Alexander.] Were I to live again, I The same principle takes place in tra- should be the same great conqueror I gedy; with this addition, that tragedy was, is an imitation, and imitation is always Phrine.] And I the same lovely conof itself agreeable.
queror. Beauty has a natural right to This circumstance, serves still farther govern mankind; valour_has no more to smooth the motions of passion, and than it gains by force. The charms of convert the whole feeling into one uni-. fine women are found in all countries, form and Itrong enjoyment.
so are not kings nor conquerors. But
to convince you further, your father A Dialogue between Alexander the Great Philip, you will allow, was valiant eand Phrine the Courtezan, in the
nough, and you were so, I think, with Shades,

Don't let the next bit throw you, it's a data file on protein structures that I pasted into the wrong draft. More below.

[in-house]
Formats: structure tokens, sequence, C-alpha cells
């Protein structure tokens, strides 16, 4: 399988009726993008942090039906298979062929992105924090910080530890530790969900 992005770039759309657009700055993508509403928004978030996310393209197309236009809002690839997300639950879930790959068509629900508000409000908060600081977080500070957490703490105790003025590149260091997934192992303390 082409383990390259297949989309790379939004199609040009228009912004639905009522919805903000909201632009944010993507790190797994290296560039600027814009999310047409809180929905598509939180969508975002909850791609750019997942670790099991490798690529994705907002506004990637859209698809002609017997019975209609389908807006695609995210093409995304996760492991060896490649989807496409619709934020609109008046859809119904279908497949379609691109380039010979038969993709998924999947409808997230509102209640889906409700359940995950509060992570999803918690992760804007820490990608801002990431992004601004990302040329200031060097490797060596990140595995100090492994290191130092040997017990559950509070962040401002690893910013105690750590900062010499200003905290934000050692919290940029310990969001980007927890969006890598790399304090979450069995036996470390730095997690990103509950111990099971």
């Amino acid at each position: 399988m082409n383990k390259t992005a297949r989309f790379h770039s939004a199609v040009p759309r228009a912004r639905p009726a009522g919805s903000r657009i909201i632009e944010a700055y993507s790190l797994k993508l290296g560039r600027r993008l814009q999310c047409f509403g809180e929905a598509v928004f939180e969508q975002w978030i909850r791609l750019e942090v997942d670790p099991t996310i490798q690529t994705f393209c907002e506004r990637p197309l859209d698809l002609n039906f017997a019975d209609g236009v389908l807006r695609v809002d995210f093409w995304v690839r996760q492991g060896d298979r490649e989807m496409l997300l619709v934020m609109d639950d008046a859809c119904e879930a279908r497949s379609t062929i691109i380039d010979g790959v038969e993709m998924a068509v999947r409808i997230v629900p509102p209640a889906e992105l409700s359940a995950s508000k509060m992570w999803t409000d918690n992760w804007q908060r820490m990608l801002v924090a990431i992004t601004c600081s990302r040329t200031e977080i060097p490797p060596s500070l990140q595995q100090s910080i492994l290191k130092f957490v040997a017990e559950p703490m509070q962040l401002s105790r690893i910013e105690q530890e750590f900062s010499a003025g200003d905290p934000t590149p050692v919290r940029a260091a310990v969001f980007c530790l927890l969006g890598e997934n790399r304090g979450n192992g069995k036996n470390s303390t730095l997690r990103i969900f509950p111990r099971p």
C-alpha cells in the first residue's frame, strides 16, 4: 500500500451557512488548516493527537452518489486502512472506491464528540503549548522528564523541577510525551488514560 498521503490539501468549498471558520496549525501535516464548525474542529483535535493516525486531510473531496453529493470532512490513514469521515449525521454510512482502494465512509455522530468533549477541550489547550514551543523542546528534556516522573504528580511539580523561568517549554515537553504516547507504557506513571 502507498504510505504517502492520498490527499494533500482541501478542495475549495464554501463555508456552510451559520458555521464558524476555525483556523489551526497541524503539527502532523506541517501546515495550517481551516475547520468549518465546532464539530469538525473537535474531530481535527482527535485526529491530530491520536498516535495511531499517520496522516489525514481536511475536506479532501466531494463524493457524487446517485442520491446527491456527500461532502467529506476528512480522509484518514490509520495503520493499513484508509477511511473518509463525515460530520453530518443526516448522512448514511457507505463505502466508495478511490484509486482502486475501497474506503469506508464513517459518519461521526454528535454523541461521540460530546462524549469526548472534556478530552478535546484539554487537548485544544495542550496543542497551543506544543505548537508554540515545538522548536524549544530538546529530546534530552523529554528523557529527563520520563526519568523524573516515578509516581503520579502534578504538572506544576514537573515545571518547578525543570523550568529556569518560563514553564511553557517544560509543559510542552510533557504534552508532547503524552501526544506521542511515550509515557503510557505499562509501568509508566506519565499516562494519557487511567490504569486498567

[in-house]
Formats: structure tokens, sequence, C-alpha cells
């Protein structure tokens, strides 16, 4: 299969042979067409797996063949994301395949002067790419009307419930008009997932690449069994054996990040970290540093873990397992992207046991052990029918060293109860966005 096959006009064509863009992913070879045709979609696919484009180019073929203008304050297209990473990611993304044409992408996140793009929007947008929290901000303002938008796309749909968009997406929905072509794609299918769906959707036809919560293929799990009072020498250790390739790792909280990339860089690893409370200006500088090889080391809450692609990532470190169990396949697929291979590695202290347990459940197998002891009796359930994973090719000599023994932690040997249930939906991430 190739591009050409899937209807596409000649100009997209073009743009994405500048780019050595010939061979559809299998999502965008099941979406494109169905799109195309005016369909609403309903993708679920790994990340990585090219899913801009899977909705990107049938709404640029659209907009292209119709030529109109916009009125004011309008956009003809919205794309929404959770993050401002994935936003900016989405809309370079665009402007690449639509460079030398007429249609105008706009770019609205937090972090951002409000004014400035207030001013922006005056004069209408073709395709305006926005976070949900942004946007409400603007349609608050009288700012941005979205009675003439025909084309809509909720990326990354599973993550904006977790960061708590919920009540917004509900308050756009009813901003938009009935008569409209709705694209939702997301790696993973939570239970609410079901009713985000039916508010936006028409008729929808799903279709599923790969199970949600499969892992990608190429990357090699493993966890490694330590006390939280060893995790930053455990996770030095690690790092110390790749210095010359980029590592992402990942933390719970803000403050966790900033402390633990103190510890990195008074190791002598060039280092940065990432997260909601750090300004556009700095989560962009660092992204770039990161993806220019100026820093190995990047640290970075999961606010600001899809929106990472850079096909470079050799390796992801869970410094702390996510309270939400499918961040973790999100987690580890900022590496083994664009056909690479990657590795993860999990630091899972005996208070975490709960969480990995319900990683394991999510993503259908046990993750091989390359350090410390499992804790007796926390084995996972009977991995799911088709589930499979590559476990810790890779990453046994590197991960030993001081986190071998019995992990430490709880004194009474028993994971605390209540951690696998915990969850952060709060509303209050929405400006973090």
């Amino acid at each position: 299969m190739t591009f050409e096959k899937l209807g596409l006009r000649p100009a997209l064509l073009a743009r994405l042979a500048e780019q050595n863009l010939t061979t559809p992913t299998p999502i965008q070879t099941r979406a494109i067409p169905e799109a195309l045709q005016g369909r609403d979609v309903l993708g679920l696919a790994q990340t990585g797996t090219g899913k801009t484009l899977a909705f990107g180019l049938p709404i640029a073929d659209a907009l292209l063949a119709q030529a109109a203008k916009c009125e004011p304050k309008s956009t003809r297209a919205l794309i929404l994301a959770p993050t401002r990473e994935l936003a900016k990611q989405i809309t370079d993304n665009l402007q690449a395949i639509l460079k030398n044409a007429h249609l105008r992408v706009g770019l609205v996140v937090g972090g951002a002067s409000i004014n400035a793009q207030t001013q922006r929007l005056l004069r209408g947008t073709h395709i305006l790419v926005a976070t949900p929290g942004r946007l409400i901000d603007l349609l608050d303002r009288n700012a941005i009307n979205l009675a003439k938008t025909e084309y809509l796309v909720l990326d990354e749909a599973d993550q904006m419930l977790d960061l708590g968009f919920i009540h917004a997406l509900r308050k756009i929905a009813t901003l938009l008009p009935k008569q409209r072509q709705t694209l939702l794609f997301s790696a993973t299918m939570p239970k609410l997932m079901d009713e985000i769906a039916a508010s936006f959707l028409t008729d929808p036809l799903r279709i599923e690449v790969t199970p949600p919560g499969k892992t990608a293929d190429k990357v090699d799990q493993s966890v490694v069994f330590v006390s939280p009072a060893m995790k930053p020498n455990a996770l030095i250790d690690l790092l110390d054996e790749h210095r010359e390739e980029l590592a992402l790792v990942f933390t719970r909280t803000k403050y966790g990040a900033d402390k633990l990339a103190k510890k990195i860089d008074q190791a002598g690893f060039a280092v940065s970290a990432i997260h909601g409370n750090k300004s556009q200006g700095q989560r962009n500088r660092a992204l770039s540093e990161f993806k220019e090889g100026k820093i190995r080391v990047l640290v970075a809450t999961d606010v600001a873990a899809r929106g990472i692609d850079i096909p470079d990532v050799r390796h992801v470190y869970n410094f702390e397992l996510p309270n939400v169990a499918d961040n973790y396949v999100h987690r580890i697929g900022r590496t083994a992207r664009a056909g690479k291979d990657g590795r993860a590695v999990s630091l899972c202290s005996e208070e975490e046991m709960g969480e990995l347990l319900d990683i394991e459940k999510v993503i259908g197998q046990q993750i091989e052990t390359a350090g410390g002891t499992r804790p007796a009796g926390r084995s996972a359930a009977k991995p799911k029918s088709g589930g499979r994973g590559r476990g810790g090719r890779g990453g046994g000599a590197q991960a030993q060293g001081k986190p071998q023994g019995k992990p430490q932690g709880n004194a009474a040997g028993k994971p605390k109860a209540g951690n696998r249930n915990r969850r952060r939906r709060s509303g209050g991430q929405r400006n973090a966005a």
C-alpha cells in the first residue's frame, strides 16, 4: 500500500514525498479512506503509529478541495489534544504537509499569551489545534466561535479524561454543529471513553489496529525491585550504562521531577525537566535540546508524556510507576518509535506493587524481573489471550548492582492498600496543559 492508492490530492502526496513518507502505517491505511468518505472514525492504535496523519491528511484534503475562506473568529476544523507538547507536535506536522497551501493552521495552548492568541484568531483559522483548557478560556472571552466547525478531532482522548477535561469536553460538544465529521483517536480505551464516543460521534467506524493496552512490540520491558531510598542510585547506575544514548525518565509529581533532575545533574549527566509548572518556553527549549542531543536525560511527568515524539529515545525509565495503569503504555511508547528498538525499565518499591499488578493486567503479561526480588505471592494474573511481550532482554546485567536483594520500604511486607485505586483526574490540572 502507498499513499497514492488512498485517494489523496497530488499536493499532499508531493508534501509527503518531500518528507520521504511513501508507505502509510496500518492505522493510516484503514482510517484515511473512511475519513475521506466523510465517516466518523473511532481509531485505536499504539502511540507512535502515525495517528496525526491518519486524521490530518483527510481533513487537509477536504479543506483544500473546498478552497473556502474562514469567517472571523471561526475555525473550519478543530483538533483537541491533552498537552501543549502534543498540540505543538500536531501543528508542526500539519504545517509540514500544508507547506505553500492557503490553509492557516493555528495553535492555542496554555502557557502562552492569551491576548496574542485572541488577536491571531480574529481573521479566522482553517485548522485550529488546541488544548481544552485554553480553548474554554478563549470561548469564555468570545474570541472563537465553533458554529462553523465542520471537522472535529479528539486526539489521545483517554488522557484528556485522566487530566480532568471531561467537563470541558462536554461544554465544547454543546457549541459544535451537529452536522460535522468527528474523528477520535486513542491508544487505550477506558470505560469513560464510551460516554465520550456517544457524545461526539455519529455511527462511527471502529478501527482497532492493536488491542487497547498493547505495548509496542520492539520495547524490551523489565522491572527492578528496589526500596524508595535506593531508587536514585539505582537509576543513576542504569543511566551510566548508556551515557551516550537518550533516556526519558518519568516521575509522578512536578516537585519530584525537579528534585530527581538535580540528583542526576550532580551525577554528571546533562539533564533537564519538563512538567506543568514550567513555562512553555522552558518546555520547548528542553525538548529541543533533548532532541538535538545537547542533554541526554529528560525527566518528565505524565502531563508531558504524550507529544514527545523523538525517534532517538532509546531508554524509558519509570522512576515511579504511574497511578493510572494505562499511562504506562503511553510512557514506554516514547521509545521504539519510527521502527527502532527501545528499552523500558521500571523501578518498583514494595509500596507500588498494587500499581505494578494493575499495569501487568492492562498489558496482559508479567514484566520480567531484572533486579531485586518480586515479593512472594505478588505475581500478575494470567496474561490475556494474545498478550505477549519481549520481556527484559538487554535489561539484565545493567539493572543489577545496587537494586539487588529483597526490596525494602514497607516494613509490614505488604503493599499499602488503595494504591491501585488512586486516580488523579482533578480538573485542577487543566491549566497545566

a vengeance; yet, with all your courage, Phrine.
neither of you could frighten DemoftSK any of the Thebans, who liv- henes, the orator, who did nothing but
ed in my time, if I did not offer rail, and thunder eloquence against you to rebuild, at my own expence, the walls both as long as he lived. But there was of their city, which you demolished, on another Phrine-for mine, let me tell condition that they would place this in- you, is a lucky name—who would have scription on them: “ Alexander the loft a cause of great consequence, if her Great demolished these walls, but Phrine counsel (having exhausted his eloquence the Courtezan rebuilt them.
in her behalf in vain) had not whisper